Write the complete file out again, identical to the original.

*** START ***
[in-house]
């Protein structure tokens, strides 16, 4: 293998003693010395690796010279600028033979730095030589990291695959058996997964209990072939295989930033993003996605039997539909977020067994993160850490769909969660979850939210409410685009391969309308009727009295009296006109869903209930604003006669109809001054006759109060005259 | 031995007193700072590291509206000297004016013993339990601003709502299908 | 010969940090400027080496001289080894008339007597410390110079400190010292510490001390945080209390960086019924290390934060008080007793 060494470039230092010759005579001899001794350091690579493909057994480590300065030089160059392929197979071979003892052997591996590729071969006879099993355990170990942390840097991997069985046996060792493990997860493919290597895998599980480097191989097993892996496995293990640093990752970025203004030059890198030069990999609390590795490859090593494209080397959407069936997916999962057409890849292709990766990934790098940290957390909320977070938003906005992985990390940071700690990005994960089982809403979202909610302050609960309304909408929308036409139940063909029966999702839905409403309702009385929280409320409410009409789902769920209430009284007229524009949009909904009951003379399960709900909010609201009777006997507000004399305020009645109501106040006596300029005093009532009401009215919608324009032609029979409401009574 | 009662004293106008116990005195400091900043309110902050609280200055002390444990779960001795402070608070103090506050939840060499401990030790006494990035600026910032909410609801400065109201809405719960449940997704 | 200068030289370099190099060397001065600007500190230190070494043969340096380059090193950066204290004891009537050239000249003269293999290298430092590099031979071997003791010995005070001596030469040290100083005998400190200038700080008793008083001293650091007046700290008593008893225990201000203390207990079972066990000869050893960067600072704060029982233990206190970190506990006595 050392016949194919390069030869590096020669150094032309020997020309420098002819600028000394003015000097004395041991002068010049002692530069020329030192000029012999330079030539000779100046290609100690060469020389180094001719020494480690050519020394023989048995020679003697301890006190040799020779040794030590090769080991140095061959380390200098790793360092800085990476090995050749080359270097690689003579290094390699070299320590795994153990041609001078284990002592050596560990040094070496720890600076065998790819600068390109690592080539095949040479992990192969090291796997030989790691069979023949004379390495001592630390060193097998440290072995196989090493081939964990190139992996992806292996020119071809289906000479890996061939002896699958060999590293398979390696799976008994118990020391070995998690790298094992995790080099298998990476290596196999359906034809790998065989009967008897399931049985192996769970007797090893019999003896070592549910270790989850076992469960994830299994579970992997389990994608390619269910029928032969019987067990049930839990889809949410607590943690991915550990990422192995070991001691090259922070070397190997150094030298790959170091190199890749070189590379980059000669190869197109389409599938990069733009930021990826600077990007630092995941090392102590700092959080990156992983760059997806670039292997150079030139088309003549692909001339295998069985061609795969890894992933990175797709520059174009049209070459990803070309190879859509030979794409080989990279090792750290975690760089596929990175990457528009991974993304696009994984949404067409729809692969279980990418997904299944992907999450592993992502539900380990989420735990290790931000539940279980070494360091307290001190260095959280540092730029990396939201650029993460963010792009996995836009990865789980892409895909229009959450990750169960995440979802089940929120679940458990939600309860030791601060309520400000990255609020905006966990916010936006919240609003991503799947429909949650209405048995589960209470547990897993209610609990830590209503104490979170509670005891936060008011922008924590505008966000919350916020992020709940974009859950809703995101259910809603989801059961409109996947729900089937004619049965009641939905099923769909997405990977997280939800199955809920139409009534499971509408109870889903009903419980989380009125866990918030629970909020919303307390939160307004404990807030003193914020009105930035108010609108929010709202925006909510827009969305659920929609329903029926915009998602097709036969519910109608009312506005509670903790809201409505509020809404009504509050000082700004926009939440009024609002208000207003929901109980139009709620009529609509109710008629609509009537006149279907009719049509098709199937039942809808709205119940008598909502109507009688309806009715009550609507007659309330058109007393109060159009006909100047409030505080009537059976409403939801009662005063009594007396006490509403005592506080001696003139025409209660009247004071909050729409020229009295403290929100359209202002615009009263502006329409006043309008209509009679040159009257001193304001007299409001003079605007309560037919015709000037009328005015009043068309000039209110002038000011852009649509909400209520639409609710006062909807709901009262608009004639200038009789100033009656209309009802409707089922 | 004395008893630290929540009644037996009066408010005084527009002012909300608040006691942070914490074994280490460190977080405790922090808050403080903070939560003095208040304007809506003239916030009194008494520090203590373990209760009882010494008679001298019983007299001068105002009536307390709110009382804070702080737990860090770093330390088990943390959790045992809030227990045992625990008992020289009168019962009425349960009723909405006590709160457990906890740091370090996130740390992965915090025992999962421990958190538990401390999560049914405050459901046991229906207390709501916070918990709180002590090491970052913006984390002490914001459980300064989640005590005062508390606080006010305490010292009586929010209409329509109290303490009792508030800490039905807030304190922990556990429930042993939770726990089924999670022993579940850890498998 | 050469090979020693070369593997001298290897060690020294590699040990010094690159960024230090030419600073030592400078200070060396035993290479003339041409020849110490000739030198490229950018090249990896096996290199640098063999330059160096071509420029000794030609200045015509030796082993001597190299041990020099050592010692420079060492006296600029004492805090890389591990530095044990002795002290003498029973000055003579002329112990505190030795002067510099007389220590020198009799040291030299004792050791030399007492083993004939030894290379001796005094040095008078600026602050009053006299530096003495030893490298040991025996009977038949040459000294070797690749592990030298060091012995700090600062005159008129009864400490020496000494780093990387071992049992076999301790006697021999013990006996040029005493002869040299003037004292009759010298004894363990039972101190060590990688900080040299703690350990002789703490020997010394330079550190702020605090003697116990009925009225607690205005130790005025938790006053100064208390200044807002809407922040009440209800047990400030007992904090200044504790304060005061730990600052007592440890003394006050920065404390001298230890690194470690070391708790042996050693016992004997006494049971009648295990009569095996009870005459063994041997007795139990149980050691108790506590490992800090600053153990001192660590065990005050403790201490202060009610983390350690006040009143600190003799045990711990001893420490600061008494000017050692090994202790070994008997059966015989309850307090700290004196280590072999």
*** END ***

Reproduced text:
[in-house]
């Protein structure tokens, strides 16, 4: 293998003693010395690796010279600028033979730095030589990291695959058996997964209990072939295989930033993003996605039997539909977020067994993160850490769909969660979850939210409410685009391969309308009727009295009296006109869903209930604003006669109809001054006759109060005259 | 031995007193700072590291509206000297004016013993339990601003709502299908 | 010969940090400027080496001289080894008339007597410390110079400190010292510490001390945080209390960086019924290390934060008080007793 060494470039230092010759005579001899001794350091690579493909057994480590300065030089160059392929197979071979003892052997591996590729071969006879099993355990170990942390840097991997069985046996060792493990997860493919290597895998599980480097191989097993892996496995293990640093990752970025203004030059890198030069990999609390590795490859090593494209080397959407069936997916999962057409890849292709990766990934790098940290957390909320977070938003906005992985990390940071700690990005994960089982809403979202909610302050609960309304909408929308036409139940063909029966999702839905409403309702009385929280409320409410009409789902769920209430009284007229524009949009909904009951003379399960709900909010609201009777006997507000004399305020009645109501106040006596300029005093009532009401009215919608324009032609029979409401009574 | 009662004293106008116990005195400091900043309110902050609280200055002390444990779960001795402070608070103090506050939840060499401990030790006494990035600026910032909410609801400065109201809405719960449940997704 | 200068030289370099190099060397001065600007500190230190070494043969340096380059090193950066204290004891009537050239000249003269293999290298430092590099031979071997003791010995005070001596030469040290100083005998400190200038700080008793008083001293650091007046700290008593008893225990201000203390207990079972066990000869050893960067600072704060029982233990206190970190506990006595 050392016949194919390069030869590096020669150094032309020997020309420098002819600028000394003015000097004395041991002068010049002692530069020329030192000029012999330079030539000779100046290609100690060469020389180094001719020494480690050519020394023989048995020679003697301890006190040799020779040794030590090769080991140095061959380390200098790793360092800085990476090995050749080359270097690689003579290094390699070299320590795994153990041609001078284990002592050596560990040094070496720890600076065998790819600068390109690592080539095949040479992990192969090291796997030989790691069979023949004379390495001592630390060193097998440290072995196989090493081939964990190139992996992806292996020119071809289906000479890996061939002896699958060999590293398979390696799976008994118990020391070995998690790298094992995790080099298998990476290596196999359906034809790998065989009967008897399931049985192996769970007797090893019999003896070592549910270790989850076992469960994830299994579970992997389990994608390619269910029928032969019987067990049930839990889809949410607590943690991915550990990422192995070991001691090259922070070397190997150094030298790959170091190199890749070189590379980059000669190869197109389409599938990069733009930021990826600077990007630092995941090392102590700092959080990156992983760059997806670039292997150079030139088309003549692909001339295998069985061609795969890894992933990175797709520059174009049209070459990803070309190879859509030979794409080989990279090792750290975690760089596929990175990457528009991974993304696009994984949404067409729809692969279980990418997904299944992907999450592993992502539900380990989420735990290790931000539940279980070494360091307290001190260095959280540092730029990396939201650029993460963010792009996995836009990865789980892409895909229009959450990750169960995440979802089940929120679940458990939600309860030791601060309520400000990255609020905006966990916010936006919240609003991503799947429909949650209405048995589960209470547990897993209610609990830590209503104490979170509670005891936060008011922008924590505008966000919350916020992020709940974009859950809703995101259910809603989801059961409109996947729900089937004619049965009641939905099923769909997405990977997280939800199955809920139409009534499971509408109870889903009903419980989380009125866990918030629970909020919303307390939160307004404990807030003193914020009105930035108010609108929010709202925006909510827009969305659920929609329903029926915009998602097709036969519910109608009312506005509670903790809201409505509020809404009504509050000082700004926009939440009024609002208000207003929901109980139009709620009529609509109710008629609509009537006149279907009719049509098709199937039942809808709205119940008598909502109507009688309806009715009550609507007659309330058109007393109060159009006909100047409030505080009537059976409403939801009662005063009594007396006490509403005592506080001696003139025409209660009247004071909050729409020229009295403290929100359209202002615009009263502006329409006043309008209509009679040159009257001193304001007299409001003079605007309560037919015709000037009328005015009043068309000039209110002038000011852009649509909400209520639409609710006062909807709901009262608009004639200038009789100033009656209309009802409707089922 | 004395008893630290929540009644037996009066408010005084527009002012909300608040006691942070914490074994280490460190977080405790922090808050403080903070939560003095208040304007809506003239916030009194008494520090203590373990209760009882010494008679001298019983007299001068105002009536307390709110009382804070702080737990860090770093330390088990943390959790045992809030227990045992625990008992020289009168019962009425349960009723909405006590709160457990906890740091370090996130740390992965915090025992999962421990958190538990401390999560049914405050459901046991229906207390709501916070918990709180002590090491970052913006984390002490914001459980300064989640005590005062508390606080006010305490010292009586929010209409329509109290303490009792508030800490039905807030304190922990556990429930042993939770726990089924999670022993579940850890498998 | 050469090979020693070369593997001298290897060690020294590699040990010094690159960024230090030419600073030592400078200070060396035993290479003339041409020849110490000739030198490229950018090249990896096996290199640098063999330059160096071509420029000794030609200045015509030796082993001597190299041990020099050592010692420079060492006296600029004492805090890389591990530095044990002795002290003498029973000055003579002329112990505190030795002067510099007389220590020198009799040291030299004792050791030399007492083993004939030894290379001796005094040095008078600026602050009053006299530096003495030893490298040991025996009977038949040459000294070797690749592990030298060091012995700090600062005159008129009864400490020496000494780093990387071992049992076999301790006697021999013990006996040029005493002869040299003037004292009759010298004894363990039972101190060590990688900080040299703690350990002789703490020997010394330079550190702020605090003697116990009925009225607690205005130790005025938790006053100064208390200044807002809407922040009440209800047990400030007992904090200044504790304060005061730990600052007592440890003394006050920065404390001298230890690194470690070391708790042996050693016992004997006494049971009648295990009569095996009870005459063994041997007795139990149980050691108790506590490992800090600053153990001192660590065990005050403790201490202060009610983390350690006040009143600190003799045990711990001893420490600061008494000017050692090994202790070994008997059966015989309850307090700290004196280590072999």